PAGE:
BY CLARE CONNORS
Setting aside the political partisanship and recent electoral history, the day Attorney General John Ashcroft hosted the annual summer DOJ intern event, college undergraduates, law clerks and other professional degree candidates from divisions as varied as Commercial Litigation, Computer Crimes, Environmental and Natural Resources, the FBI and INS thronged into the inner halls of Main Justice, filling every fold-up chair in the Grand Hall. It was the first and only time the DOJ interns of 2001 had gathered together en masse, and the ethnic and cultural diversity was at least as rich as the opportunities they were each pursuing in federal government. AG Ashcroft spoke for a few minutes; he expressed his thanks for the work we had done and ended with a passionate, if well-worn, plug for a career in public service. He responded to questions, and then disappeared behind the cathedral of blue velvet curtains separating his high-level world from that of the next generation.
For those of us who had split our summers with private-sector firms, the contrast was pronounced. There was no fanfare, no exquisitely catered food or drink. The agenda was not sprinkled with an enticing array of name-branded goodies, and the cost of admission was the hectic entrance through the usual security checkpoints.
Ah … government. As someone who had worked in city government for three years before entering law school, I had developed a strong belief in the ability of government to undertake important and crucial tasks. For me, the DOJ Summer Honors program was a no-brainer option, and I was eager to experience the junction of law and public service.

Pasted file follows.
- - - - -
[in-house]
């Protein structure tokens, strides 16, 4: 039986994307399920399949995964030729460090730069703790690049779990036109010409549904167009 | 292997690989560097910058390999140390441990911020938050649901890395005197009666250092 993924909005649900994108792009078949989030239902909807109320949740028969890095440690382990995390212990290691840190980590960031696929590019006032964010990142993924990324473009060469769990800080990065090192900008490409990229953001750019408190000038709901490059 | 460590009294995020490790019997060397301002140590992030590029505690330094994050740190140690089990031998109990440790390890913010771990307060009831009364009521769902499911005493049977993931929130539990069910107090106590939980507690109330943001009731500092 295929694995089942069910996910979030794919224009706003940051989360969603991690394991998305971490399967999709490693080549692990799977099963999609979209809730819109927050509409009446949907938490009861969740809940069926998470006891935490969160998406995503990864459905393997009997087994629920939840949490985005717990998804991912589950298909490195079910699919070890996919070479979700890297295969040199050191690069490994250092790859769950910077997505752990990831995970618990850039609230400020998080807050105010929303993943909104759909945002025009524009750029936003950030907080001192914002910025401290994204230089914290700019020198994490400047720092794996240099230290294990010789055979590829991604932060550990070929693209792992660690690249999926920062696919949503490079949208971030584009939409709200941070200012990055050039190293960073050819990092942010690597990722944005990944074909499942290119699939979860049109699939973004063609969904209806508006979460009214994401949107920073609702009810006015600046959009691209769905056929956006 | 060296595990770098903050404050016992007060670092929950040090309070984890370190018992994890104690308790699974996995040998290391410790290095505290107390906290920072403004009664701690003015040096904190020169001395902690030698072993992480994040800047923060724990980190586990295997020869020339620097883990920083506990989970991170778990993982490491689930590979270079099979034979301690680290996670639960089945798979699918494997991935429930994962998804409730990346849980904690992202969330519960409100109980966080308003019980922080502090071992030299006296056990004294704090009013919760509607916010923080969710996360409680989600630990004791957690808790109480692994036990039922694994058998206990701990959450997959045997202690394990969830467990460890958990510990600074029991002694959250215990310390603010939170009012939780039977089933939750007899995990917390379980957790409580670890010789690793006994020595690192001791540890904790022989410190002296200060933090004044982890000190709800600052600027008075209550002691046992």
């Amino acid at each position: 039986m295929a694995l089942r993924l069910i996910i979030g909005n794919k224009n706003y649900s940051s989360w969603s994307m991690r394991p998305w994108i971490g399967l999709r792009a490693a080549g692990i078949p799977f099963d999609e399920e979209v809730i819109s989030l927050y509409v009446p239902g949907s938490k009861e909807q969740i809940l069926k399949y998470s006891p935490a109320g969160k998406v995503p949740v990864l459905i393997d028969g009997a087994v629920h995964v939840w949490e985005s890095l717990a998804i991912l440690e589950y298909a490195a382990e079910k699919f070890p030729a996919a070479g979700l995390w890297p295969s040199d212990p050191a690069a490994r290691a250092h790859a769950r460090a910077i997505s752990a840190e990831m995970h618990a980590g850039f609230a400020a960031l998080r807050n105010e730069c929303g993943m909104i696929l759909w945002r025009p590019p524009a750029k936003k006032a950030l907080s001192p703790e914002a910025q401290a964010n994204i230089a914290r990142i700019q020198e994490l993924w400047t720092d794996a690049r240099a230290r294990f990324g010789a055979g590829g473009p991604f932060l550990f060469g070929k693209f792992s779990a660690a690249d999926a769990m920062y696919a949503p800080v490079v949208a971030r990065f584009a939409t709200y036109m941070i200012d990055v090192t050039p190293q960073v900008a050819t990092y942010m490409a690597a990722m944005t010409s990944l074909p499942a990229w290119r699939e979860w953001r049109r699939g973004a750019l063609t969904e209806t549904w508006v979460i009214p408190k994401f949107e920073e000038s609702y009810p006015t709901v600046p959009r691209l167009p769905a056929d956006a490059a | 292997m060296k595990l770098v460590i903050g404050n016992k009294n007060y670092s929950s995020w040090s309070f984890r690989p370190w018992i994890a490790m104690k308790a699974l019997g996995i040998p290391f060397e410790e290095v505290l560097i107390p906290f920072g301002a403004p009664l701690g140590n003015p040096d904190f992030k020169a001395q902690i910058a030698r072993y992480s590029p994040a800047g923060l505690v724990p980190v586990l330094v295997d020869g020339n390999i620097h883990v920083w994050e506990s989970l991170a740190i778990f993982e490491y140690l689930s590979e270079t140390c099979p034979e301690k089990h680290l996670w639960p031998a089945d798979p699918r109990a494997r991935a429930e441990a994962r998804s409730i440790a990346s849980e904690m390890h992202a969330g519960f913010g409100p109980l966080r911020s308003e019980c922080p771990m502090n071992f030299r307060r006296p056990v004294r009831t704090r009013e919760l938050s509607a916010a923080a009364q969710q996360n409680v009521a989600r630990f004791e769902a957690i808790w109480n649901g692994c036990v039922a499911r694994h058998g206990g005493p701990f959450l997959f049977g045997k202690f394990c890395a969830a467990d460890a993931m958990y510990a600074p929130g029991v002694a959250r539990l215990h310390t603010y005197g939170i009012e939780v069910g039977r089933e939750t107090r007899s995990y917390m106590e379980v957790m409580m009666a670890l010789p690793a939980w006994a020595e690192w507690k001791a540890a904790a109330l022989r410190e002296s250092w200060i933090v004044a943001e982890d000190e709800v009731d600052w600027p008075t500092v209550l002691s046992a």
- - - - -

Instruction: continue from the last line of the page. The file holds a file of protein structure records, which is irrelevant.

My clerkship reaffirmed my perception of government. The training and experience gained as a government employee are unique products of the trial-by-fire atmosphere and the particular type of mentorship offered in the public sector. The brief encounter with my fellow colleagues in the Hall of Justice made me even more excited about the prospects of public service. One could not help but feel empowered by the faces and chatter filling up the room — interesting, idealistic and very bright people, each of whom had forgone the cherries of the market and each of whom aimed to fulfill their governmental roles with intelligence and zeal.
This is not to say that all good and exciting work gets done by public servants. However, life in a private firm and the life of one pursuing the aims of the United States government differ in substantial ways. For example, the word “green” in the private sector invokes comforting notions of extinguishing one’s law school debt, and of having the wherewithal to choose and create a lifestyle of one’s own. In the public sector, “green” is used more frequently to describe the recently admitted-to-practice trial attorney doing her third trial proceeding in her first three months as a prosecutor. Both experiences offer the opportunity to interact and work with smart, dedicated people and the skills that come with being a professional in the service of clients are to some extent transferable between the public and private sectors. Inevitably, the grounds for comparison devolve into a question so personal that the existing roadmaps prove inadequate. One can only know by doing, and splitting the summer allowed me to move the decision-making process from the rational consideration of pros and cons to a truly gut feeling about what, at this time in my life, would be the best road to travel.